Validity of a traffic air pollutant dispersion model to assess exposure to fine particles

Environ Res. 2009 Aug;109(6):651-6. doi: 10.1016/j.envres.2009.05.007.


Introduction: Fine particles (PM(2.5)) are an important component of air pollution. Epidemiological studies have shown health effects due to ambient air particles, particularly allergies in children. Since the main difficulty is to determine exposure to such pollution, traffic air pollutant (TAP) dispersions models have been developed to improve the estimation of individual exposure levels. One such model, the ExTra index, has been validated for nitrogen oxide concentrations but not for other pollutants. The purpose of this study was to assess the validity of the ExTra index to assess PM(2.5) exposure.

Methods: We compared PM(2.5) concentrations calculated by the ExTra index to reference measures (passive samplers situated under the covered part of the playground), in 15 schools in Bordeaux, in 2000. First, we collected the input data required by the ExTra index: background and local pollution depending on traffic, meteorology and topography. Second, the ExTra index was calculated for each school. Statistical analysis consisted of a graphic description; then, we calculated an intraclass correlation coefficient.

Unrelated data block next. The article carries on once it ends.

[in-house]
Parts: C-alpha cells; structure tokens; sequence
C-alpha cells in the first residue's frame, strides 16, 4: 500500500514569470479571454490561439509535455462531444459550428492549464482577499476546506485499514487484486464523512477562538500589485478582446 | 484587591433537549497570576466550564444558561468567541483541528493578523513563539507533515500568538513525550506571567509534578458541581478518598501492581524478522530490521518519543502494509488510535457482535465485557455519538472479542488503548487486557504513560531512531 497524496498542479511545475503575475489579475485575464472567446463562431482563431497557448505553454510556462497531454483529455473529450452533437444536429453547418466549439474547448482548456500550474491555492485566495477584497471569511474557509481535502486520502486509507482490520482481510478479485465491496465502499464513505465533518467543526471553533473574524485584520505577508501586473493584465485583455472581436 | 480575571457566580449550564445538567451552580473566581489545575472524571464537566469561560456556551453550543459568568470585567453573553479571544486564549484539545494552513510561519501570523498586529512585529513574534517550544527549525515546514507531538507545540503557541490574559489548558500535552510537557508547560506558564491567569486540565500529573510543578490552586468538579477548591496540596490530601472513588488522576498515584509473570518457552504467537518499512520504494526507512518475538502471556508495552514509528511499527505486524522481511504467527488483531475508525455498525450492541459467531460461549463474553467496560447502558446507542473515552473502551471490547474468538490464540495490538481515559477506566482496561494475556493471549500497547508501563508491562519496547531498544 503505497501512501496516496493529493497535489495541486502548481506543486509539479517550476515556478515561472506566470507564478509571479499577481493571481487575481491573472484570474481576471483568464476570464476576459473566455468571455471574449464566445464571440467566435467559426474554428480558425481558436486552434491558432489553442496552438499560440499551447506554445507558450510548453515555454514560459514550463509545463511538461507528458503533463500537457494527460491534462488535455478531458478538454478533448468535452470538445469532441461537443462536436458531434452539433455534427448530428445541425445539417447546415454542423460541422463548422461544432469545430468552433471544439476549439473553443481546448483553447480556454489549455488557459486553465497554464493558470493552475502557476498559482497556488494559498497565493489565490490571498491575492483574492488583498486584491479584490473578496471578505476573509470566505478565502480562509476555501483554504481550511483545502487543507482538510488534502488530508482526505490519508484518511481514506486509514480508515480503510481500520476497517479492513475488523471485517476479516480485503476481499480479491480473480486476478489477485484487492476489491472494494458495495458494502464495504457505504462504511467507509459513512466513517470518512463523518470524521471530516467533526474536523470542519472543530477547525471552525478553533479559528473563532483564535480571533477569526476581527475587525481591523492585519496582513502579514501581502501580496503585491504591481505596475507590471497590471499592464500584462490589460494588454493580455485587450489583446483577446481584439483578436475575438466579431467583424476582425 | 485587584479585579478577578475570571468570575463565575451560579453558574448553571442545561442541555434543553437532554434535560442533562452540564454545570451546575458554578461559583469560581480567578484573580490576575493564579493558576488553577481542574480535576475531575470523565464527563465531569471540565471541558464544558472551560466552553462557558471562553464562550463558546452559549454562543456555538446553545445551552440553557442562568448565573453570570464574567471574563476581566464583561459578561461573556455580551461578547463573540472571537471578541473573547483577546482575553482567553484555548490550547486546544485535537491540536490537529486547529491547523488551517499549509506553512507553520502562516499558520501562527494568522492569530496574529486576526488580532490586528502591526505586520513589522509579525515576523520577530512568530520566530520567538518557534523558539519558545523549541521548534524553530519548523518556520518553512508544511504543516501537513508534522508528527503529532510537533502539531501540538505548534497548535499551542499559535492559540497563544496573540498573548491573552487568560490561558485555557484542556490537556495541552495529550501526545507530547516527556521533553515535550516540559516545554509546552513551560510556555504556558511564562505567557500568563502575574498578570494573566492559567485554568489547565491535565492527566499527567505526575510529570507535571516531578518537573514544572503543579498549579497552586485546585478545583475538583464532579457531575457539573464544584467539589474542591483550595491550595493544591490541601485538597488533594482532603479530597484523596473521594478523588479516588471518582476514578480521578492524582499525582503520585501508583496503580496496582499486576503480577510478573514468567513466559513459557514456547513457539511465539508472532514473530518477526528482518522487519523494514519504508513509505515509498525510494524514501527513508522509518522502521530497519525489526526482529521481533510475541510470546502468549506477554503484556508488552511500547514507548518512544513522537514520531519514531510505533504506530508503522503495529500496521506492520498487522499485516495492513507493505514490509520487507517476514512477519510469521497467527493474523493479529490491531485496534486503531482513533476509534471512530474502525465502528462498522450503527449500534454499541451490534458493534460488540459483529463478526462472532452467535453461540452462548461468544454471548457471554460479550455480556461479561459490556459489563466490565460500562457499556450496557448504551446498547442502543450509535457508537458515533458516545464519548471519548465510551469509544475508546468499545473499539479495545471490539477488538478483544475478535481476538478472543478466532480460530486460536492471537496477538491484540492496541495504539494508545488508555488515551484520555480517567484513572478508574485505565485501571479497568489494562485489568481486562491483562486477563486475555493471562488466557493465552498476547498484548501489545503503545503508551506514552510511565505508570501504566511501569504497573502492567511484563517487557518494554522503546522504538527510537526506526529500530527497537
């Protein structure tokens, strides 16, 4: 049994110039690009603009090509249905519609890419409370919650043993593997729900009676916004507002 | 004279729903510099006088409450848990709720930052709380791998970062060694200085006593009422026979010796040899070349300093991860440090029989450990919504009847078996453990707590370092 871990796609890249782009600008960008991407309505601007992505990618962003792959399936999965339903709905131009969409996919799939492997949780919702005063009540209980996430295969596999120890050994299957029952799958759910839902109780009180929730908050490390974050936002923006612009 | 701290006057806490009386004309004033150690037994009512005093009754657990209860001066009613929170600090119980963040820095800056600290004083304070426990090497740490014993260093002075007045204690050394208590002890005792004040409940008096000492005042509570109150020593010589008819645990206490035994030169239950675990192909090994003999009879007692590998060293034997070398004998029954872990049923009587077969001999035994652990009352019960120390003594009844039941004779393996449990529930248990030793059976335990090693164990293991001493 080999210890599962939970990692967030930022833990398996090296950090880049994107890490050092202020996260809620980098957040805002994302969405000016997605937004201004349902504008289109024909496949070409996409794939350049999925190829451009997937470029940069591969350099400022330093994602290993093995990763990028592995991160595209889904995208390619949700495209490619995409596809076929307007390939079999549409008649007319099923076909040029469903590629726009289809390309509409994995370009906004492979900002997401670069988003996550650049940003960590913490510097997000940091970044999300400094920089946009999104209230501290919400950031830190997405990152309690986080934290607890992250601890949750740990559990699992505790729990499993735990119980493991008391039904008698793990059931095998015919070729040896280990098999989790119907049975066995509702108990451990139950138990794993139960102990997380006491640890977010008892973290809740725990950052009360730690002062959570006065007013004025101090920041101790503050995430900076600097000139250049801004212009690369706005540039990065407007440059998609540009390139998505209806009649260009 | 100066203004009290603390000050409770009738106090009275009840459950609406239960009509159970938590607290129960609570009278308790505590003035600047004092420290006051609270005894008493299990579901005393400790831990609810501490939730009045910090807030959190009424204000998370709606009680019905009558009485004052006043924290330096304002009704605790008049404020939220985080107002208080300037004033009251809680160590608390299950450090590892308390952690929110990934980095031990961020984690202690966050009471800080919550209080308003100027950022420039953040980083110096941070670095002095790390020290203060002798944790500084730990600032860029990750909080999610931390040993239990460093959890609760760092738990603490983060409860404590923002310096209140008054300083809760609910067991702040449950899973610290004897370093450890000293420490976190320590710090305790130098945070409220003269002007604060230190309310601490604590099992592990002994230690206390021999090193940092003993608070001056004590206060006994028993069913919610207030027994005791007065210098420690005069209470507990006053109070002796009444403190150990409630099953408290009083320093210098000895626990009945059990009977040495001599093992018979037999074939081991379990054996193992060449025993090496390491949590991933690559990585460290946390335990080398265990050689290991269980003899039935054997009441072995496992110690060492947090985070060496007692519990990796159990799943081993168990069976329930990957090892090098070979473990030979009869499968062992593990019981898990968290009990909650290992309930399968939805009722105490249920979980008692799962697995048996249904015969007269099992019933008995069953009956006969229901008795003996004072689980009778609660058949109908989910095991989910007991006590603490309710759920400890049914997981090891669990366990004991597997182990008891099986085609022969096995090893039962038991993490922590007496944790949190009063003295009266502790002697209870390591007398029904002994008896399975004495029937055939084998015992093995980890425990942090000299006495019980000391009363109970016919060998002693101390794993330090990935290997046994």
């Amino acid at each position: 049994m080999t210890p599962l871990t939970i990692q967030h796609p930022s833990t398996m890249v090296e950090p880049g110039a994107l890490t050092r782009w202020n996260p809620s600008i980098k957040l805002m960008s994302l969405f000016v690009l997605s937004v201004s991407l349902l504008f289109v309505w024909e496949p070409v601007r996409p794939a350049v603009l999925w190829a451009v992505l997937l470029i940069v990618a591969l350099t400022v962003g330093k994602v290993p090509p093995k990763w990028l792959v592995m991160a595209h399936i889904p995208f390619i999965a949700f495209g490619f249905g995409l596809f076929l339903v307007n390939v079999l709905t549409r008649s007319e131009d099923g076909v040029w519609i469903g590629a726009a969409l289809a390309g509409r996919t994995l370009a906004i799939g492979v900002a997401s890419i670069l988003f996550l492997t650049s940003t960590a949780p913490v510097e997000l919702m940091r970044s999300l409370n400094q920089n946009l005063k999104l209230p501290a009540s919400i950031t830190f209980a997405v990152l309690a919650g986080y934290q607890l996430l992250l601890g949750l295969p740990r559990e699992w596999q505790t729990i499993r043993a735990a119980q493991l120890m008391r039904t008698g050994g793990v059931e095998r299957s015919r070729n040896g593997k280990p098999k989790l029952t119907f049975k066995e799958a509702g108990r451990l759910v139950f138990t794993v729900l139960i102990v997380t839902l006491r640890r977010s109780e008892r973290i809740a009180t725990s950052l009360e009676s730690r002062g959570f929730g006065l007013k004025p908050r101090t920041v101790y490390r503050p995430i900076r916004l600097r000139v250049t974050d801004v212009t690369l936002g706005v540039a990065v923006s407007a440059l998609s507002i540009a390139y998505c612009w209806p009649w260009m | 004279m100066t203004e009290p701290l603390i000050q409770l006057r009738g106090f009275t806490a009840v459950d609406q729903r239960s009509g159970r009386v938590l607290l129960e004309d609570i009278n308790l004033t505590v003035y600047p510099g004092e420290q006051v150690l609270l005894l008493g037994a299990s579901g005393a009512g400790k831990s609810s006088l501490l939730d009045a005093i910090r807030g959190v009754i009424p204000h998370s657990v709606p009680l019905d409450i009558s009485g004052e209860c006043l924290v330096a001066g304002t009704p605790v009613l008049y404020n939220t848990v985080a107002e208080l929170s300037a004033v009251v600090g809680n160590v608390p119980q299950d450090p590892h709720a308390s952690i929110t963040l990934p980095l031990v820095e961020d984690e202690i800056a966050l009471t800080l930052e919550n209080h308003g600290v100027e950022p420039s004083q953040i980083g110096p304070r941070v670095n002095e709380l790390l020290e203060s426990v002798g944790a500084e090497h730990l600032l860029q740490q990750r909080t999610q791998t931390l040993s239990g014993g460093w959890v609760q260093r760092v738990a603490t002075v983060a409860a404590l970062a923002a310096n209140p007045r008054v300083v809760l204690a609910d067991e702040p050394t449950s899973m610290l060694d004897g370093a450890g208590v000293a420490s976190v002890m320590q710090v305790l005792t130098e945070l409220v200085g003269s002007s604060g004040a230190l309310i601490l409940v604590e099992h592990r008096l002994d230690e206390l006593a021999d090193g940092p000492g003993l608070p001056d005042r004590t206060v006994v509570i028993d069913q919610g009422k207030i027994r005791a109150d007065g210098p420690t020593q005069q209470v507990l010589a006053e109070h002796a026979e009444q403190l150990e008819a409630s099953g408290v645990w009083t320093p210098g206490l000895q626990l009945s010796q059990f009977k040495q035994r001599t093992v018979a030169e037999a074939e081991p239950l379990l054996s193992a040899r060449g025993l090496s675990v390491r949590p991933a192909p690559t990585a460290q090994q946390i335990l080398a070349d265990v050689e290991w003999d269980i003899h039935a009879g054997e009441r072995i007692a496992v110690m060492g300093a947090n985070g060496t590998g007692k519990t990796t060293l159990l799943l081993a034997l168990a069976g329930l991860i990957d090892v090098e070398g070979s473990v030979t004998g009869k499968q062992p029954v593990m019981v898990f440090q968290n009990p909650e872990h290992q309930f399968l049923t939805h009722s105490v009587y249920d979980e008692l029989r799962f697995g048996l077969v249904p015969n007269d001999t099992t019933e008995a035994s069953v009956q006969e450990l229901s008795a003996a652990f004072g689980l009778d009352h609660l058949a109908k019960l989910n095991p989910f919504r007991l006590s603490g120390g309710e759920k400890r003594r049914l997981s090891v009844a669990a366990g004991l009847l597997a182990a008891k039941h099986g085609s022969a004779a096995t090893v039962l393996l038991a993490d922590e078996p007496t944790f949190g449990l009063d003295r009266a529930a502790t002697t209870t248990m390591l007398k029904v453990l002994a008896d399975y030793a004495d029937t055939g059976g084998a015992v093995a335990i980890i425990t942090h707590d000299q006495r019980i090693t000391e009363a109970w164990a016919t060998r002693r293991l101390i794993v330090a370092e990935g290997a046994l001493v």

Results: Concentrations calculated with the ExTra index and the reference method were similar. The ExTra index underestimated exposure by 2.2 microg m(-3) on average compared to the reference method. The intraclass correlation coefficient was 0.85 and its 95% confidence interval was [0.62; 0.95].

Conclusions: The results suggest that the ExTra index provides an assessment of PM(2.5) exposure similar to that of the reference method. Although caution is required in interpreting these results owing to the small number of sites, the ExTra index could be a useful epidemiological tool for reconstructing individual exposure, an important challenge in epidemiology.

Publication types

  • Research Support, Non-U.S. Gov't

MeSH terms

  • Air Pollutants / analysis*
  • Child
  • Data Interpretation, Statistical
  • Environmental Monitoring / methods*
  • Environmental Monitoring / statistics & numerical data
  • France
  • Humans
  • Inhalation Exposure / analysis*
  • Models, Theoretical*
  • Particle Size
  • Particulate Matter / analysis*
  • Reproducibility of Results
  • Research Design
  • Schools / standards


  • Air Pollutants
  • Particulate Matter